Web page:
PROFIT, POLITICS, PAIN - Huge profits and sweet setups for Wall Street darlings; rape, squalor, murder in lockups - and the price for Florida taxpayers
George Zoley was in a London taxicab with Wackenhut executive Wayne Calabrese in 2003, casting about for their Florida prison company’s new name.
The Palm Beach Gardens company was already established. Started by Zoley as a division of The Wackenhut Corp., the prison business plumped that company’s bottom line for 19 years. Now it was being spun off, independent of its corporate parent. It needed to shed the Wackenhut brand.
Geo, the two men decided. It would be called Geo, in what a company newsletter suggested was a nod to global ambitions: Geo is the Greek prefix for world. That could have as easily been a nod to Zoley, born in a small Greek town.
A decade later, the two men’s global ambitions are more than justified. The Boca Raton firm’s reach extends to Australia, the United Kingdom and South Africa. Last year, revenues topped $1.4 billion.
Wackenhut’s rough and tumble beginnings didn’t hint at a future international prison enterprise. In the mid-1950s, founder George Wackenhut’s fledging security business dissolved after a fistfight with a partner.
The former FBI agent struck out on his own, putting down roots in Coral Gables.
Contracts followed. Wackenhut inked deals to handle security at airports, NASA, federal nuclear weapons sites and embassies.
In 1967, flamboyant Florida Gov. Claude R. Kirk Jr. tapped Wackenhut to lead a private, statewide police force answering only to the governor. A “War on Crime” was the stated goal, but Wackenhut infuriated some after reportedly saying his company would investigate not only criminals, but “everyone and anyone who needs investigating.”
Wackenhut by then had purchased 2.5 million dossiers on private citizens compiled by the former lead researcher for Sen. Joseph McCarthy. Some dossiers were sold off, a Wackenhut executive told reporters, but the company was adding 10,000 new dossiers a month.
The controversies did not diminish the company’s success. Wackenhut’s name became synonymous with security.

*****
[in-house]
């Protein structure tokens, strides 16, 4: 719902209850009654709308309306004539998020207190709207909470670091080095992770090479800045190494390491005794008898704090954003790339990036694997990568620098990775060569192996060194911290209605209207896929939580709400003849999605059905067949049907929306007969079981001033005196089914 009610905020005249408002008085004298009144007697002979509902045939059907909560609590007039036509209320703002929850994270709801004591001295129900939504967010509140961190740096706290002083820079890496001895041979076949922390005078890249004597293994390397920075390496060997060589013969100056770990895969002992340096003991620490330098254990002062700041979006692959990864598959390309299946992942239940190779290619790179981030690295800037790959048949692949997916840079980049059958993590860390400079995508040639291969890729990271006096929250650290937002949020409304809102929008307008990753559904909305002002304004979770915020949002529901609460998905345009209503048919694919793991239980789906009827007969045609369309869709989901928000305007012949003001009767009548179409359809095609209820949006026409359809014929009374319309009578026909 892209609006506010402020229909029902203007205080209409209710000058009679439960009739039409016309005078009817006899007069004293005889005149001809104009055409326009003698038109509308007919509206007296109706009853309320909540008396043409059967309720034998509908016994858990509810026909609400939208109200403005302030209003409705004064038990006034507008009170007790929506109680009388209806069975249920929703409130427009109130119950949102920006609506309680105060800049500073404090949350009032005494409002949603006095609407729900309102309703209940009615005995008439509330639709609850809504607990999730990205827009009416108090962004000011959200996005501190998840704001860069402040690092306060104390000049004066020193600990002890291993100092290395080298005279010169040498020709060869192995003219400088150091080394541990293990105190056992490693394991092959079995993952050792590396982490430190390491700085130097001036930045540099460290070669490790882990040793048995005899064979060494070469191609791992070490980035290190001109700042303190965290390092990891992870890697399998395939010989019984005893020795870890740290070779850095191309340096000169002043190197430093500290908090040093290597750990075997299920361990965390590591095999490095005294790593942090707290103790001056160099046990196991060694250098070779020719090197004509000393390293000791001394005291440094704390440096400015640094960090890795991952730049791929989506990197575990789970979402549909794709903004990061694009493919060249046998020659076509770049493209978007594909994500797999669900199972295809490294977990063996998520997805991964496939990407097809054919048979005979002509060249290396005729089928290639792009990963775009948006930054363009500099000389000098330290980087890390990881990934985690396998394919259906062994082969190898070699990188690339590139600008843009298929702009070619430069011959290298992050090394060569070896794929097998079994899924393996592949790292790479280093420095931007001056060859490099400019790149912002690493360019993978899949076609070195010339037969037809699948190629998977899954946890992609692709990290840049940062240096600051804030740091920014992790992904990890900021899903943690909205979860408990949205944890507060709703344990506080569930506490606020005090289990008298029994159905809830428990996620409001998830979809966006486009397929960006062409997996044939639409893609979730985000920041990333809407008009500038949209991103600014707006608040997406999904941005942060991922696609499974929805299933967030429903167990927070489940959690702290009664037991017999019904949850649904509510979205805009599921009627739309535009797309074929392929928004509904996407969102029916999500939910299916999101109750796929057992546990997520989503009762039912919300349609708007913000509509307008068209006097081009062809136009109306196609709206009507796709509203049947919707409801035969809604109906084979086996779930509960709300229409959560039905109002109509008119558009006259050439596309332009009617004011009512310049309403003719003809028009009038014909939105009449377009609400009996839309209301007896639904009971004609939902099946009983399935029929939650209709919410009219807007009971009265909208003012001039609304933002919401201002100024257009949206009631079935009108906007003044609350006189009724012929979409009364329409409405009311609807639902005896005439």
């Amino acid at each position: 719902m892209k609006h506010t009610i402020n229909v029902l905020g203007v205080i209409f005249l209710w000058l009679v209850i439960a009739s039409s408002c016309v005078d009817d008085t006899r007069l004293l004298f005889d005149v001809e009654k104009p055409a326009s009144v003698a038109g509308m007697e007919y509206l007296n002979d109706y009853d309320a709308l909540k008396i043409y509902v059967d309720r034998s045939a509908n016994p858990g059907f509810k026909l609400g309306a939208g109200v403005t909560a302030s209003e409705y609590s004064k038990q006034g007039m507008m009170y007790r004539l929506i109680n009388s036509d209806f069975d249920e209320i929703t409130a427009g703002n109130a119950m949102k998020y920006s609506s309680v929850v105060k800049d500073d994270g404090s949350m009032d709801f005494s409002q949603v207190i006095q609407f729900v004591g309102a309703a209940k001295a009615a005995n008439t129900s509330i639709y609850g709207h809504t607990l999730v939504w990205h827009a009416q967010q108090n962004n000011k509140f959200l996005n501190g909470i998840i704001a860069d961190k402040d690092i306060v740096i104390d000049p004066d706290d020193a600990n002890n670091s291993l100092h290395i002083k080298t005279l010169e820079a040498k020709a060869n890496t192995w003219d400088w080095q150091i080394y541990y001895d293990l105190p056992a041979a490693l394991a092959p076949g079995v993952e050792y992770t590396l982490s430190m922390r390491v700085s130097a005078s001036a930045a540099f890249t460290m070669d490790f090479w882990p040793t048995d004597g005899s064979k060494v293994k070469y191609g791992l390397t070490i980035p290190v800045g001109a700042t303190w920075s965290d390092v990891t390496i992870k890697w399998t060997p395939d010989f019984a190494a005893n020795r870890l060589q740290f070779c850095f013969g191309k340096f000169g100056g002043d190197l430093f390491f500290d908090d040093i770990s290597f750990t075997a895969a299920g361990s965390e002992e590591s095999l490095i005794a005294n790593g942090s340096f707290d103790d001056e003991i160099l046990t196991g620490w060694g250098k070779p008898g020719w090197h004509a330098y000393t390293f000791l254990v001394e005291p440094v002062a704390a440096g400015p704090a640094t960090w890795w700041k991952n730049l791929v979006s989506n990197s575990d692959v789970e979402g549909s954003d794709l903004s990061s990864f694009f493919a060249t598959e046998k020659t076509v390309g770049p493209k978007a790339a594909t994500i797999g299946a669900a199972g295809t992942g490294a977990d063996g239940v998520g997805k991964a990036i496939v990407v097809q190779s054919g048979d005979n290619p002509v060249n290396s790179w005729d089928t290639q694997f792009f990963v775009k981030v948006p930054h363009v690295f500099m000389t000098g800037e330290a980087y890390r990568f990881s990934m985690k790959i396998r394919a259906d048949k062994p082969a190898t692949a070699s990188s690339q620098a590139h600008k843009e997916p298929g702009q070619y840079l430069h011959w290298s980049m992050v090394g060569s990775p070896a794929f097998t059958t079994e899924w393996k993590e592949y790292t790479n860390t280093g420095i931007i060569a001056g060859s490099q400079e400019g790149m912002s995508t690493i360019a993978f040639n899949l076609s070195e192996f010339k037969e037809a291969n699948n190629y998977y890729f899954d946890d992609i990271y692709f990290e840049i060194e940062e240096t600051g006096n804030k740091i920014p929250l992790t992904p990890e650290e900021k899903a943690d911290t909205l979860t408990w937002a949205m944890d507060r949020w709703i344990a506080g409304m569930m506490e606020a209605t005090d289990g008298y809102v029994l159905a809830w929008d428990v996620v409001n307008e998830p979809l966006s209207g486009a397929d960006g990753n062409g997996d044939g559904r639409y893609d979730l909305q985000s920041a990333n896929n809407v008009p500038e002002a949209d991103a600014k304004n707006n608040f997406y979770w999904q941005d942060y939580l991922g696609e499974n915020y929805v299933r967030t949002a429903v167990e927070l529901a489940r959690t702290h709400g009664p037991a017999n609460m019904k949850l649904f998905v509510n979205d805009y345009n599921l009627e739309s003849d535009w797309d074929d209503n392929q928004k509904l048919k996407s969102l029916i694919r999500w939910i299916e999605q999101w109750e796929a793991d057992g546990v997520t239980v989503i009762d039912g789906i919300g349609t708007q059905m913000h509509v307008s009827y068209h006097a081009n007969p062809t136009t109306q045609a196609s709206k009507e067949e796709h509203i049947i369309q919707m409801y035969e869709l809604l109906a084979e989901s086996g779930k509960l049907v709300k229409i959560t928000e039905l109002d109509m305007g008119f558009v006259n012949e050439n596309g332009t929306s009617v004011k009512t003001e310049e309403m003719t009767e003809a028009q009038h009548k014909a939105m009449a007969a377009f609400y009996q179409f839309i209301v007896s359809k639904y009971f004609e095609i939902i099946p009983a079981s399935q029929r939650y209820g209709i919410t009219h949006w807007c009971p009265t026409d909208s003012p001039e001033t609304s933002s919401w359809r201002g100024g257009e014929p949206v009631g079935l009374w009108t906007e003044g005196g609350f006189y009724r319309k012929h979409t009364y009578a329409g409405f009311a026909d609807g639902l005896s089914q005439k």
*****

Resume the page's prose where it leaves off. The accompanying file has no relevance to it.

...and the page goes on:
Board members brought impeccable credentials, including a former head of the Defense Intelligence Agency, a former CIA director and a former CIA deputy director. The CIA presence breathed life into rumors that Wackenhut was a CIA front, an accusation that the company’s right-wing leaning founder dismissed.
By the mid-1970s, George Wackenhut had arrived, living with his family in a 57-room Coral Gables mansion dubbed “Castle Wackenhut,” a British-styled compound featuring a moat, a tower, a pub and a man-made cliff.
But the security business generated small profit margins. Operating prisons was more lucrative, Zoley, then a Wackenhut executive, believed. In 1986, he made a deal to build an immigrant detention center for the federal government.
Tens of millions of dollars in prison business followed, including $32 million to build and run South Bay Correctional in Palm Beach County. Wackenhut, though, had grander goals. It began pushing for Florida to privatize all of its prisons.
That didn’t pan out. However, another deal did: A Danish company purchased Wackenhut in 2002.
Wackenhut’s new owner wasn’t interested in the prison business, and sold it. Zoley and Calabrese, who already headed the prison division, spearheaded the purchase. GEO Group Inc. was born, with Zoley as CEO and Calabrese as president.
There already had been well-publicized stumbles. In Texas, one center for young female offenders made headlines following widespread allegations of rape. In Louisiana, the Justice Department found widespread squalor at a detention center for young offenders.
But shareholders saw promise in the company. Press reports were inaccurate and selective, the company contended. And Zoley told The Post in 2003, “Operationally, we’ve cleaned up our act.”
The stock took off. In 2003, it traded at about $3. Today, shares are in the $35 range.
Zoley has reaped the rewards. Salary and bonuses in 2011 totaled $2.48 million.
On the private side, Zoley, who holds bachelor’s and master’s degrees from Florida Atlantic University as well as a doctorate in public administration from Nova Southeastern — he is sometimes referred to as Dr. Zoley at GEO — began lending a hand to his alma mater.
He chaired FAU’s board of trustees and held a seat on its foundation’s board. He supported increased academic freedom for students and helped slow the search for a new president, paving the way for former Lt. Gov. Frank Brogan to take the post.
But GEO’s offer this year of $6 million for naming rights to the university’s stadium provoked unexpected student protests.
Reports of human rights violations at GEO prisons and detention centers triggered them. Civil rights activists, the ACLU and national press quickly picked up on the controversy. The university’s mascot is an owl, and a new national punchline was born: Owlcatraz.
GEO withdrew its offer.
“What was originally intended as a gesture of GEO’s goodwill to financially assist the university’s athletic scholarship program has surprisingly evolved into an ongoing distraction to both of our organizations,” Zoley said.
Any blow to corporate pride was offset by other compensations: The day after GEO withdrew its gift, shares hit $37.19, a 29 percent increase in just four months.